Neely Young: Shining A Light

I want to recommend a book called Lighting the Way by my friend Harry Gilham. It is a warm reflection on his career at the company he founded in 1960 called Georgia Lighting. For our readers who might want to start a new career, Lighting the Way is chock full of good advice on how to begin and implement a successful business plan.

Gilham started his company with only $15,000 in capital and built it into a $40-million operation that was the largest of its kind in the industry. It is more than a business book; it is a book about people, especially those who helped guide him along the way to a major business success story.

In the book Gilham tells delightful stories of the people he worked with all over the world as he traveled to find high-end and moderate-priced lighting fixtures.

In one story, he tells of traveling to Florence, Italy, where he purchased fixtures from a small fabricating shop that worked with cast bronze and sconces with an “aged brass” finish. The shop made the lighting fixtures look genuinely antique by a secret process, using a mixture of axle grease and lacquer.

Harry and his wife Caroline enjoyed many meals with his supplier at a little mom-and-pop trattoria that served delicious meals to the local workers.

The fixtures he purchased were gobbled up by customers in Atlanta and at stores all over the U.S. that Georgia Lighting shipped to, through its wholesale operation called World Imports.

This is a book that could serve as a how-to for entrepreneurs. Some significant milestones from Harry Gilham’s personal path to success:

• He had a passion for both the creative and business side of his lighting sales distribution company.

• He enjoyed being his own boss and making his own decisions.

• He had the energy and dedication to work long hours.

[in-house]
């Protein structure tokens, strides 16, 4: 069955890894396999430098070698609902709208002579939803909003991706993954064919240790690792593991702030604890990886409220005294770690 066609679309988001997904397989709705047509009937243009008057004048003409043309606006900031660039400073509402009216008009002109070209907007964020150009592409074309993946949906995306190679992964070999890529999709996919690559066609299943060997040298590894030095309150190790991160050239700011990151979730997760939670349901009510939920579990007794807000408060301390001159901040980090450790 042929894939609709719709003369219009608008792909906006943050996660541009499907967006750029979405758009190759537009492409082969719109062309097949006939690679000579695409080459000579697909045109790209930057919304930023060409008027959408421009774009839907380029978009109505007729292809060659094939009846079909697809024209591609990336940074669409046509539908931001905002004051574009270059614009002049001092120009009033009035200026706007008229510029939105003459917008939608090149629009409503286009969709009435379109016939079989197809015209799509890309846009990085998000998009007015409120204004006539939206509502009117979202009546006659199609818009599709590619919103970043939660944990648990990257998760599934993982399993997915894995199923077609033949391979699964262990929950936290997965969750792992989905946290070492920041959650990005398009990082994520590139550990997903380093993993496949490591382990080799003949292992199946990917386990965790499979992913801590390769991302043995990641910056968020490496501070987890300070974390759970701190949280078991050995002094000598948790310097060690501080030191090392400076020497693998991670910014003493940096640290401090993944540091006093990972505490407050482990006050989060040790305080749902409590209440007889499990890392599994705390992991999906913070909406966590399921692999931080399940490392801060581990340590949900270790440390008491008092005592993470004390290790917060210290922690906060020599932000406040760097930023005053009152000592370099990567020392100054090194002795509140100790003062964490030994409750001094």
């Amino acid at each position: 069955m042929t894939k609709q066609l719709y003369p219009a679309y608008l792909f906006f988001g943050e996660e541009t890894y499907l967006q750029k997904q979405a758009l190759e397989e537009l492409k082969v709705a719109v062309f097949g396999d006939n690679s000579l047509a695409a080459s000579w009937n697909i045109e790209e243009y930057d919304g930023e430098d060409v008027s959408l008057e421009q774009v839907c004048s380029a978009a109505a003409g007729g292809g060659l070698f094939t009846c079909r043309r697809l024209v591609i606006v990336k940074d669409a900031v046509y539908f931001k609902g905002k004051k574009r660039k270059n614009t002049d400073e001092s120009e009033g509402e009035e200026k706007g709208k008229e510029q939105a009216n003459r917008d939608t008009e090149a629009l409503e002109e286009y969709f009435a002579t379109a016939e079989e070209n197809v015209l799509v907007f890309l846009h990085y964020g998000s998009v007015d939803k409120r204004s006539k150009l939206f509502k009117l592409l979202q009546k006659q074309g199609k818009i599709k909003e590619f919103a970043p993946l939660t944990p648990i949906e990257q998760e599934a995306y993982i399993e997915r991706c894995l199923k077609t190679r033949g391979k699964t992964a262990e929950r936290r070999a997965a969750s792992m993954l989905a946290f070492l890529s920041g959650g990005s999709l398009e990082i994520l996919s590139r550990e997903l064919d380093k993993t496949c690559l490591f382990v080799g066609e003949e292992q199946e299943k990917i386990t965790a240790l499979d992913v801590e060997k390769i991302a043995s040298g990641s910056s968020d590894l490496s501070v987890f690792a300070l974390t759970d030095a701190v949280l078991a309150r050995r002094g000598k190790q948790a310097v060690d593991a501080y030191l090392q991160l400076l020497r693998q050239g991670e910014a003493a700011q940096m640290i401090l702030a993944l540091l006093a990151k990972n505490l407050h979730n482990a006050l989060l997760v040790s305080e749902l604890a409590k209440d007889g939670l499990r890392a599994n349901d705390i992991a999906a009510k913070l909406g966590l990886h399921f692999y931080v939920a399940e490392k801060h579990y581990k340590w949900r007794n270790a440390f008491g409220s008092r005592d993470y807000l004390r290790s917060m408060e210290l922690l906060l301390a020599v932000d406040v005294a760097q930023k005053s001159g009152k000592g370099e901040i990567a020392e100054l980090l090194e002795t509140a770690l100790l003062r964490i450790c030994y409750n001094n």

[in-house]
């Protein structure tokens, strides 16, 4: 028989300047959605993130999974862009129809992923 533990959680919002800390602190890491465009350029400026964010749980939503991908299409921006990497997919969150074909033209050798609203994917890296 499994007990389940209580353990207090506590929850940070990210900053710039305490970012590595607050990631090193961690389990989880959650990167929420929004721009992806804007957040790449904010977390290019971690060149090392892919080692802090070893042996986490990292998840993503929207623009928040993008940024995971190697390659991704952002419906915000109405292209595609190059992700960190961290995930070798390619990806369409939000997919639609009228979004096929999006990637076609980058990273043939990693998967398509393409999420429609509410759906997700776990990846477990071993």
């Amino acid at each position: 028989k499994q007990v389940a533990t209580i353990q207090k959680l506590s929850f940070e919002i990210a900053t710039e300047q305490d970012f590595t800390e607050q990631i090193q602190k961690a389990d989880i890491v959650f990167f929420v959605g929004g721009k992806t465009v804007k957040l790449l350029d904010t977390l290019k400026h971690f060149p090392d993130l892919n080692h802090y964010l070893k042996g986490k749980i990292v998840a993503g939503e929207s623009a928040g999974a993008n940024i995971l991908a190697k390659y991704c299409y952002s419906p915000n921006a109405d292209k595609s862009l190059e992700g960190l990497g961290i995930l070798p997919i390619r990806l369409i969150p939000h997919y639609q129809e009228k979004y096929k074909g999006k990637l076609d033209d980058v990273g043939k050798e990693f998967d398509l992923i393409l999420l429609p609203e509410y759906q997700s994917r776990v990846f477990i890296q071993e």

• His No. 1 priority was to make his business a profitable venture, and he learned how to analyze a profit and loss statement.

• He was persistent in reaching his goals.

• He developed sales skills through his enthusiasm and knowledge of the product.

• He recognized the importance of employing the best qualified professionals in accounting and legal work that he could afford. He sought talented and dedicated associates to hire.

• Finally, he had a strong internal drive to succeed.

Lighting the Way recounts Gilham’s business trials, tribulations, new directions and many successes. One of his definitions for success includes the entrepreneur’s ability to take on risk. About one of his endeavors Gilham writes: “It just felt right. Entrepreneurs must have a gene that enables them to plunge ahead and make their own opportunities, exploring new avenues of business even if they are not sure about what lies ahead.”

He also tells of his long negotiations with Arthur Blank, whom he admires and respects, when he sold his company to The Home Depot.

Gilham’s description of Blank’s successor, Bob Nardelli, is not as flattering; his assessment is that Nardelli, during his time at The Home Depot, made a lot of changes that weren’t healthy for the company.

Gilham’s section on his retirement years is a wonderful read. In the chapter called “Strong Second Acts” he reflects on achieving a happy retirement:

• “You retire to something.” You should move in to a new task that is time consuming and in the end rewarding. At the beginning of his retirement, Gilham worked on a successful fund-raising program for his church.

• “The smart retiree knows to have an outside office away from home. Remember that your wife married you for better or worst but not for lunch.”

• “If you don’t exercise, now is the time to begin. Just ask your cardiologist.”

• Lastly and most important, “Every retiree needs to work at his friendships and keep up social networking.”

Gilham’s book is an enriching gift that will give Georgia Trend readers inspiration to start a new venture or dive into their second acts with great enthusiasm. You can purchase Lighting the Way at amazon.com.

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